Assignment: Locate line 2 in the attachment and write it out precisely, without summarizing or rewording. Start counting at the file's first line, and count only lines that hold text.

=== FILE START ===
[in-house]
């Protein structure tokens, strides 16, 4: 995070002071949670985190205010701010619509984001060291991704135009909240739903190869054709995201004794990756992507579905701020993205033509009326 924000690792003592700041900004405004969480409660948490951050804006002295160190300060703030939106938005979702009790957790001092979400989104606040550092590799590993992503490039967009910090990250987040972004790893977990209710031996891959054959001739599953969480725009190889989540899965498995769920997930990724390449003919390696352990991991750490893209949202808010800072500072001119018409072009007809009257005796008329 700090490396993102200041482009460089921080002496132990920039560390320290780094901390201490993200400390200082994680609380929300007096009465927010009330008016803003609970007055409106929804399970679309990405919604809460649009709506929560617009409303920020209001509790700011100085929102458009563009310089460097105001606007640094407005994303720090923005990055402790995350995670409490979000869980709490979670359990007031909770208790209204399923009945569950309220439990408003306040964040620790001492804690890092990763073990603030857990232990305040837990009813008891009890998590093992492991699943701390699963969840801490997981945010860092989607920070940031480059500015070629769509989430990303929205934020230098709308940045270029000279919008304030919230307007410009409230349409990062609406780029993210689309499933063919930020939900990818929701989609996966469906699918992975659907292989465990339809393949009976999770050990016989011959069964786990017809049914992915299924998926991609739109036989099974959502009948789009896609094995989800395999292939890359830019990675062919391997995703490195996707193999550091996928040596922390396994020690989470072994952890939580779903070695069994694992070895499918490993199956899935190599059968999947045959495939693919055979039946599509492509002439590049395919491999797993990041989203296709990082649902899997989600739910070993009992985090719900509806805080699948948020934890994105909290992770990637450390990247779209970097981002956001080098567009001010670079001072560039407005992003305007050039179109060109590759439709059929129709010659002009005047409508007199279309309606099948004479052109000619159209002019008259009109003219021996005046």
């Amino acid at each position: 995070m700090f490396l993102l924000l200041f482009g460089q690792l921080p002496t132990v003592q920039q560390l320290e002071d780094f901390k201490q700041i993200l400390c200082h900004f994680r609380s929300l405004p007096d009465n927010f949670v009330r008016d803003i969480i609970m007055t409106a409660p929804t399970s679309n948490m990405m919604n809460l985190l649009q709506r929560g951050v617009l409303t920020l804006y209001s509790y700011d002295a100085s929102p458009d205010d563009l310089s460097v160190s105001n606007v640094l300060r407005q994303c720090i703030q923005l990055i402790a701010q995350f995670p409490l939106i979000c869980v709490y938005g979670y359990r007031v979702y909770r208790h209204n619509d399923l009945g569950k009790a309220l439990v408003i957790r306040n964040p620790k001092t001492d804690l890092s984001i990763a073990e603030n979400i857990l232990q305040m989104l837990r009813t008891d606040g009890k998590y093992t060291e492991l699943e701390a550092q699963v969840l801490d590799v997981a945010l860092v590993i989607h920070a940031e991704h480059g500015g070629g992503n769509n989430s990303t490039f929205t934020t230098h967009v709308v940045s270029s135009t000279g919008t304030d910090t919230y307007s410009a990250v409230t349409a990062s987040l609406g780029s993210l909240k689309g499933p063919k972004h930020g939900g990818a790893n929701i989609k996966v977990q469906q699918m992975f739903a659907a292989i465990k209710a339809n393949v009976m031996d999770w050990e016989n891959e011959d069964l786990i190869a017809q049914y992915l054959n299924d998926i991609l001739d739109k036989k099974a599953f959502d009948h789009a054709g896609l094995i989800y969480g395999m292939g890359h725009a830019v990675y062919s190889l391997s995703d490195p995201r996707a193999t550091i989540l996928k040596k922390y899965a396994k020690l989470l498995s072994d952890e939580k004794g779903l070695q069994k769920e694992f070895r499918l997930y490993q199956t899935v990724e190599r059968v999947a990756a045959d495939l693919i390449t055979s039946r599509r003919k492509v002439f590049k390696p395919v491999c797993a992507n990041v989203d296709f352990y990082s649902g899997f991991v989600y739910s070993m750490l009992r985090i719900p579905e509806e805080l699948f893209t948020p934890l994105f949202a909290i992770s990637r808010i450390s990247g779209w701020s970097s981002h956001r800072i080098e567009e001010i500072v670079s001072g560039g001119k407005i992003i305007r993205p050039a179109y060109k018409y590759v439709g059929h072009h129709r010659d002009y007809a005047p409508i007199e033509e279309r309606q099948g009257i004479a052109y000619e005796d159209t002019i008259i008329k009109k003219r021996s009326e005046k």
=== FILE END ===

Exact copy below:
């Protein structure tokens, strides 16, 4: 995070002071949670985190205010701010619509984001060291991704135009909240739903190869054709995201004794990756992507579905701020993205033509009326 924000690792003592700041900004405004969480409660948490951050804006002295160190300060703030939106938005979702009790957790001092979400989104606040550092590799590993992503490039967009910090990250987040972004790893977990209710031996891959054959001739599953969480725009190889989540899965498995769920997930990724390449003919390696352990991991750490893209949202808010800072500072001119018409072009007809009257005796008329 700090490396993102200041482009460089921080002496132990920039560390320290780094901390201490993200400390200082994680609380929300007096009465927010009330008016803003609970007055409106929804399970679309990405919604809460649009709506929560617009409303920020209001509790700011100085929102458009563009310089460097105001606007640094407005994303720090923005990055402790995350995670409490979000869980709490979670359990007031909770208790209204399923009945569950309220439990408003306040964040620790001492804690890092990763073990603030857990232990305040837990009813008891009890998590093992492991699943701390699963969840801490997981945010860092989607920070940031480059500015070629769509989430990303929205934020230098709308940045270029000279919008304030919230307007410009409230349409990062609406780029993210689309499933063919930020939900990818929701989609996966469906699918992975659907292989465990339809393949009976999770050990016989011959069964786990017809049914992915299924998926991609739109036989099974959502009948789009896609094995989800395999292939890359830019990675062919391997995703490195996707193999550091996928040596922390396994020690989470072994952890939580779903070695069994694992070895499918490993199956899935190599059968999947045959495939693919055979039946599509492509002439590049395919491999797993990041989203296709990082649902899997989600739910070993009992985090719900509806805080699948948020934890994105909290992770990637450390990247779209970097981002956001080098567009001010670079001072560039407005992003305007050039179109060109590759439709059929129709010659002009005047409508007199279309309606099948004479052109000619159209002019008259009109003219021996005046």